We Choose

These days we hear many people complaining about negativity in the news. This person acts out, the media pick the story up, we read it, and we complain. The place to break the cycle is in what we choose to read, what we choose to click on to learn more. Is it any surprise that politicians say outrageous things? Of course not. Why do they say outrageous things? They say outrageous things for the same reason that toddlers misbehave – to get attention. Worst of all, it works! Every day on social media people are outraged because of the horrible things someone else has said, but we read the article!

personatlaptopOn the other hand, when people do good things or say good things we find it boring and so we don’t read the article, we don’t click on the link, and then we wonder why we don’t see positive news! If we want to change this, we need to think like a news producer or a webmaster. Clicks sell. If you want to change what you see, change your choices. Do we really need to read another article to learn that the man occupying the white house is a horrible human being? Of course not – so stop reading about his antics. Are those stories about people doing good things boring? If you want to change what you see, it doesn’t really matter – click on them anyway. Nobody can tell whether you read the article at the other end of that link or not, but advertising is sold based on how many people visit the site.

We need to recognize that in a consumer driven society like ours we really do have a voice. Very often, the power of that voice is driven by the choices we make every day. These are choices about what we read, what we watch, what links we click. Those choices have more immediate impact than a boycott ever could, and they are much easier to organize. Just click!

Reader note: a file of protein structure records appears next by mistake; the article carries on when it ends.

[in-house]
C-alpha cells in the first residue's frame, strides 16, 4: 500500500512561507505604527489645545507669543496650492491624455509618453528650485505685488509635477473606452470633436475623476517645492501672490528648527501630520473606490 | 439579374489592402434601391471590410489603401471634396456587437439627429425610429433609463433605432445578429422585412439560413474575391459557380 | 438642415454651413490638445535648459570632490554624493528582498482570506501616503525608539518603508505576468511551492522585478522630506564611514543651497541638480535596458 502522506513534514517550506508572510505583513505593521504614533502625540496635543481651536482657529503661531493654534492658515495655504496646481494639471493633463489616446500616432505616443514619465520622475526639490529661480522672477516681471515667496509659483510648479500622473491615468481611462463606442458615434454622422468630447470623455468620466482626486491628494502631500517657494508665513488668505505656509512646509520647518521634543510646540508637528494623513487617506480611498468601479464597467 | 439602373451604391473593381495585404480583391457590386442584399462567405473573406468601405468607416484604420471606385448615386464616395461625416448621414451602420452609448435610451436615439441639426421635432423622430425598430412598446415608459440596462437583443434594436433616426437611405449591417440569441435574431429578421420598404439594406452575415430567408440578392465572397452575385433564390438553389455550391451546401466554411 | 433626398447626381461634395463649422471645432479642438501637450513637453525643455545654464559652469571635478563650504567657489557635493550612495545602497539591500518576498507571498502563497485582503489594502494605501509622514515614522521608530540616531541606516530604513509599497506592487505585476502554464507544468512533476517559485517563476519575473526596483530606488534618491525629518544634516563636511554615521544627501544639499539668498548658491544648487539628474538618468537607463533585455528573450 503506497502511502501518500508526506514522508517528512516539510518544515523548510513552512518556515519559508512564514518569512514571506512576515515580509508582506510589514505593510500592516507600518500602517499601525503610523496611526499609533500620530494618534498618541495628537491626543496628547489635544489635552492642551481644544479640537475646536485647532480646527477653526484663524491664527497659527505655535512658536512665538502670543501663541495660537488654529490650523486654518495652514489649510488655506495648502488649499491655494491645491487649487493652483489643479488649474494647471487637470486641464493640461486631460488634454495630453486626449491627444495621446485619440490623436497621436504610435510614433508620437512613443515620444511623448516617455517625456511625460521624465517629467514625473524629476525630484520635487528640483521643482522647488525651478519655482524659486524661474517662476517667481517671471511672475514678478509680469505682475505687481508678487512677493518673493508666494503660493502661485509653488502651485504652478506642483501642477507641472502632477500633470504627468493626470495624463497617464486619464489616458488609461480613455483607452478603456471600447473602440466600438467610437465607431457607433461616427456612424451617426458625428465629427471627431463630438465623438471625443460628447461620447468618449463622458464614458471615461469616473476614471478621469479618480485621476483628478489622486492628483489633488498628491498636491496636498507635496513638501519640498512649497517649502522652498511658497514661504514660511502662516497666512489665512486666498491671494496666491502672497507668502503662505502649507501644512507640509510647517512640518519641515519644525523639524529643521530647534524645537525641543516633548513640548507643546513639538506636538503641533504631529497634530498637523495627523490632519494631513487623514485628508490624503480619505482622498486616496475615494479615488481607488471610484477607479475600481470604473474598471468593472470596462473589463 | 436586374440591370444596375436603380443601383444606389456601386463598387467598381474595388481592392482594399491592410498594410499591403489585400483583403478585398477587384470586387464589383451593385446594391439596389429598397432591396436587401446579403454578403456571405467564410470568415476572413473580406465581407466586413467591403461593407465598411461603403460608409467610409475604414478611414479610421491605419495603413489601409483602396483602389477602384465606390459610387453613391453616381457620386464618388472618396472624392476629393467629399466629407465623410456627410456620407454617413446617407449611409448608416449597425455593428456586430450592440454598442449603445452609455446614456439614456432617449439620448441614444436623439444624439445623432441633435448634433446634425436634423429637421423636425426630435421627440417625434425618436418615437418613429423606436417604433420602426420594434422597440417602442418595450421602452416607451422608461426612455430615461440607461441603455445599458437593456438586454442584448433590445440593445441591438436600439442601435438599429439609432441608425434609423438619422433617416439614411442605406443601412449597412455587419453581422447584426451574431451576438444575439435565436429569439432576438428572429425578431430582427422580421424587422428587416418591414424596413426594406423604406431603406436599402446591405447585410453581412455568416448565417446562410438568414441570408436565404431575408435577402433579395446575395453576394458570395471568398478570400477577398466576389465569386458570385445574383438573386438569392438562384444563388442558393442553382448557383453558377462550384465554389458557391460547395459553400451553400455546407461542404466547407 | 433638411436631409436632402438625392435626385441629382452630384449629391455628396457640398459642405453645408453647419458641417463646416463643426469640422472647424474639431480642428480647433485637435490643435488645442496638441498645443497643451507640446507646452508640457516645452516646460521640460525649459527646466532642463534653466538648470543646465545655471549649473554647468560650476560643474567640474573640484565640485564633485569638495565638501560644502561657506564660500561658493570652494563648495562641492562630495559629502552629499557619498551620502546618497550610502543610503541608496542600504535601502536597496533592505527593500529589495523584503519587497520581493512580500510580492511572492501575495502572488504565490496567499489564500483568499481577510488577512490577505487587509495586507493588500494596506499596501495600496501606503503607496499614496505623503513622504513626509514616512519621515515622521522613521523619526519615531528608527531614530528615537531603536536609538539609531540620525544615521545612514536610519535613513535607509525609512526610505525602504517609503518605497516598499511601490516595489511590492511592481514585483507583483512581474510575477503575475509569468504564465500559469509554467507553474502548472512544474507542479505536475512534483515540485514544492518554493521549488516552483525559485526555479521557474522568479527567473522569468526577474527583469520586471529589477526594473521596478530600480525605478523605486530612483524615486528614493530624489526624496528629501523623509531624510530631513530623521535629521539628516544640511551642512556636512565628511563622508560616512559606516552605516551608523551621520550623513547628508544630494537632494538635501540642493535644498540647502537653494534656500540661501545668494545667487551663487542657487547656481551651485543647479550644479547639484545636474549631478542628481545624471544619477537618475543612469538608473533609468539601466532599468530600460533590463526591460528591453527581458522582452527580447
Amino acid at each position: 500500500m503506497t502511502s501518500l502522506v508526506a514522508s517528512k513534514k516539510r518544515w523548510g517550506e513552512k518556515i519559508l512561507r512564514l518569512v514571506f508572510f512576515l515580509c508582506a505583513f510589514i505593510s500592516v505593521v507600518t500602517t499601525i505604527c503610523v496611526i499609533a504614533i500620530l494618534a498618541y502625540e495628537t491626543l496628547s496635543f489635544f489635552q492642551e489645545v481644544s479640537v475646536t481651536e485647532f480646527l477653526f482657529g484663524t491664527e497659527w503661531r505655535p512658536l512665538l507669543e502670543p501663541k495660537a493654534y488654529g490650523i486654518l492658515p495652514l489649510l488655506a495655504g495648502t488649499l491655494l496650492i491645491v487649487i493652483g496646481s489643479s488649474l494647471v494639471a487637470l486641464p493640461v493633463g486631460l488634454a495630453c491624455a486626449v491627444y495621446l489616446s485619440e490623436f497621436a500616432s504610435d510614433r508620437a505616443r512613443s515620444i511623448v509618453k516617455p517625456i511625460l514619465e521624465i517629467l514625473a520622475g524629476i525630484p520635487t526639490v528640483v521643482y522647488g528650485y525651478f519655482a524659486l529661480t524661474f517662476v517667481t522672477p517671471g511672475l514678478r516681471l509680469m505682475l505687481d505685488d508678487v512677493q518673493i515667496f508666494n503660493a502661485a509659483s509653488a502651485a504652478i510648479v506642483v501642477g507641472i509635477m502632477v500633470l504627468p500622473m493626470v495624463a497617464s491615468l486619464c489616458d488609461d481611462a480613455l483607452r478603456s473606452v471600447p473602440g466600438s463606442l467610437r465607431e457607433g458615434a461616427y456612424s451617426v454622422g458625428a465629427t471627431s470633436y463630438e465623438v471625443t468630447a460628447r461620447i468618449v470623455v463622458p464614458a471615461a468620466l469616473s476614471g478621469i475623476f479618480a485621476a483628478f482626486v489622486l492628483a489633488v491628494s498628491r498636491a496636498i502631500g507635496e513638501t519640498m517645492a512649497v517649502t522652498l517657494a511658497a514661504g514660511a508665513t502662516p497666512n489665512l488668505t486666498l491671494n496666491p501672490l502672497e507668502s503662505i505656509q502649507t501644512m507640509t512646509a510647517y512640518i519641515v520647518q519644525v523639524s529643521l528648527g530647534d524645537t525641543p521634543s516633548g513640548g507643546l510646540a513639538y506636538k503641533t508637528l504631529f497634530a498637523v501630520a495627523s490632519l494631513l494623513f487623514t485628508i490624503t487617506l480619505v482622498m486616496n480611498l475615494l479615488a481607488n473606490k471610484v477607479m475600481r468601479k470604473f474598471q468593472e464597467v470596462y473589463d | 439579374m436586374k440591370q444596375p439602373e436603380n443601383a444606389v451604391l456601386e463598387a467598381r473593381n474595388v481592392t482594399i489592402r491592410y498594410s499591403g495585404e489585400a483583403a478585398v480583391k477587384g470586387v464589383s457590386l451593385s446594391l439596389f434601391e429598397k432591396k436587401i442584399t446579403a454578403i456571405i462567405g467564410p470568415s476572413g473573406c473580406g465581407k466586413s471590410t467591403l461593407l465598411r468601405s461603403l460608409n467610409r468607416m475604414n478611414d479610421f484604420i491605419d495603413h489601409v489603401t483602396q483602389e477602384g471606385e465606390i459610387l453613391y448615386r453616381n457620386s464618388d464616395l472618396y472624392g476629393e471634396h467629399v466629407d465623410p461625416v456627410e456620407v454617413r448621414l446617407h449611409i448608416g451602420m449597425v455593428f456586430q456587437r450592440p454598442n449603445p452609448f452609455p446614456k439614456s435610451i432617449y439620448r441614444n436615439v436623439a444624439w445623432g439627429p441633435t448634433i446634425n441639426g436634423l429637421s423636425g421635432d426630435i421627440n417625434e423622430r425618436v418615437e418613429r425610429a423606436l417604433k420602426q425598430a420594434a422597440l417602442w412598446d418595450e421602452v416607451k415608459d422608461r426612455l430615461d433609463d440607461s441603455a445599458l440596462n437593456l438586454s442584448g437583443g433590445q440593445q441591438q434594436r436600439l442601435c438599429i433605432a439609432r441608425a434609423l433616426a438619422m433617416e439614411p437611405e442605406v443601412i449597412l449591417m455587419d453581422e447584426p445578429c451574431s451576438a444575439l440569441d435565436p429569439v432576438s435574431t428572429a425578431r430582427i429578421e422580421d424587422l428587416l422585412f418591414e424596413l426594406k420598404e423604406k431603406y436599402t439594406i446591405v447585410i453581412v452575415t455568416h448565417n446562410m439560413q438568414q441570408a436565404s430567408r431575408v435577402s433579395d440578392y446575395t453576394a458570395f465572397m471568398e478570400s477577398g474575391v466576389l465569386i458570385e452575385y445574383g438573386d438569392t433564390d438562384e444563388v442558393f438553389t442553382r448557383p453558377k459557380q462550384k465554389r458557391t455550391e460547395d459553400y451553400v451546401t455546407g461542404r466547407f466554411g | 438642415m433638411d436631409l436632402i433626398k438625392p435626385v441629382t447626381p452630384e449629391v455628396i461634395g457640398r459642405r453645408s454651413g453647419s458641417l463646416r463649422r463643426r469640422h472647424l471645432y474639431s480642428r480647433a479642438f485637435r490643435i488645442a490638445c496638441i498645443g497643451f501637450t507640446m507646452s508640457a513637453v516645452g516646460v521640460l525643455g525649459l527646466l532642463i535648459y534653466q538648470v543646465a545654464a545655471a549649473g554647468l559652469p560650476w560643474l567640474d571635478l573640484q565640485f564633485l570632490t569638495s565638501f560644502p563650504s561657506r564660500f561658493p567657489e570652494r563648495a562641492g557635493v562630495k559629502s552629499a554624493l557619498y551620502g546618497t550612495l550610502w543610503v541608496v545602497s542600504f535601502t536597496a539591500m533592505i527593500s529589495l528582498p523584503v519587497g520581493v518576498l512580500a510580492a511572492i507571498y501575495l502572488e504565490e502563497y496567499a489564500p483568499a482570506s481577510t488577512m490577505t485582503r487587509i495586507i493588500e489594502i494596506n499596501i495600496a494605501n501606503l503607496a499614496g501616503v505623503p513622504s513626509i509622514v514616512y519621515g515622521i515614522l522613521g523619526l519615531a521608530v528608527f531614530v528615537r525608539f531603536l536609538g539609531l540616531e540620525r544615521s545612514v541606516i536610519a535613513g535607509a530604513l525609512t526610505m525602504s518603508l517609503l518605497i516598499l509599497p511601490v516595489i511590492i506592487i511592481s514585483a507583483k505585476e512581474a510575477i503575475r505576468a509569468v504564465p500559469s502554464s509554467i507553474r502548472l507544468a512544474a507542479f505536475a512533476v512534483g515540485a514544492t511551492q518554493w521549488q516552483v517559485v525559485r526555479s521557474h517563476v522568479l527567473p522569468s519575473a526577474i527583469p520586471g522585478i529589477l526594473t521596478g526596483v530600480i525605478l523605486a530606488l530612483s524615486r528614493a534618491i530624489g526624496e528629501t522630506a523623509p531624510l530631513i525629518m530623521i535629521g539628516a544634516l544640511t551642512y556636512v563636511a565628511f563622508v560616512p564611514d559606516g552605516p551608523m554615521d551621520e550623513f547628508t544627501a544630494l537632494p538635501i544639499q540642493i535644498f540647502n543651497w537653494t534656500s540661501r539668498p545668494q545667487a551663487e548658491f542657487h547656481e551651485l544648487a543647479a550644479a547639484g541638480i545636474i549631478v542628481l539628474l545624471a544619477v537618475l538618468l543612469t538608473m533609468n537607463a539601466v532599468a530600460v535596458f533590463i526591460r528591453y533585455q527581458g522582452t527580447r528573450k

What Makes a Right Choice?

Sometimes, knowing right from wrong seems remarkably easy. At other times, it seemsright-vs-wrong impossibly difficult. When it does seem difficult, how do we know what choice to make?

Looking to the law is not the answer. Just because something is illegal doesn’t mean it’s wrong. For example, suppose your spouse needed a life saving drug that you couldn’t afford and you had exhausted all ways of getting assistance without any luck. If you walked into the pharmacy and noticed the drug just sitting on the counter, you might steal it to save her life. While the action would be illegal, it isn’t clear whether it would be wrong. From some perspectives, it would be wrong. From others, not so much.

right-and-wrongIf tomorrow murder were made legal, would you kill somebody just because the law now said it was okay? Nothing changed about the action itself, just the laws around the action changed. Apartheid, slavery, and a host of other horrible systems were at one time legal. Some people used their legality as an excuse, others saw that participating in such a system was wrong no matter the laws surrounding and supporting it. Therefore, while laws can help us determine right from wrong, the cannot define it.

Suppose your best friend was having a heart attack in your car. Would you speed to the hospital, breaking the law, or continue driving the speed limit? Most of us would speed. One way to explain why we would speed is that speeding would be life-giving, while continuing to putter along at the speed limit would be life-denying. That is an excellent question to ask when trying to determine right from wrong. Is it life-giving or life-denying? If it’s the former, it’s right; if it’s the latter, it’s wrong. That’s true no matter what the law, or any number of “experts,” might say!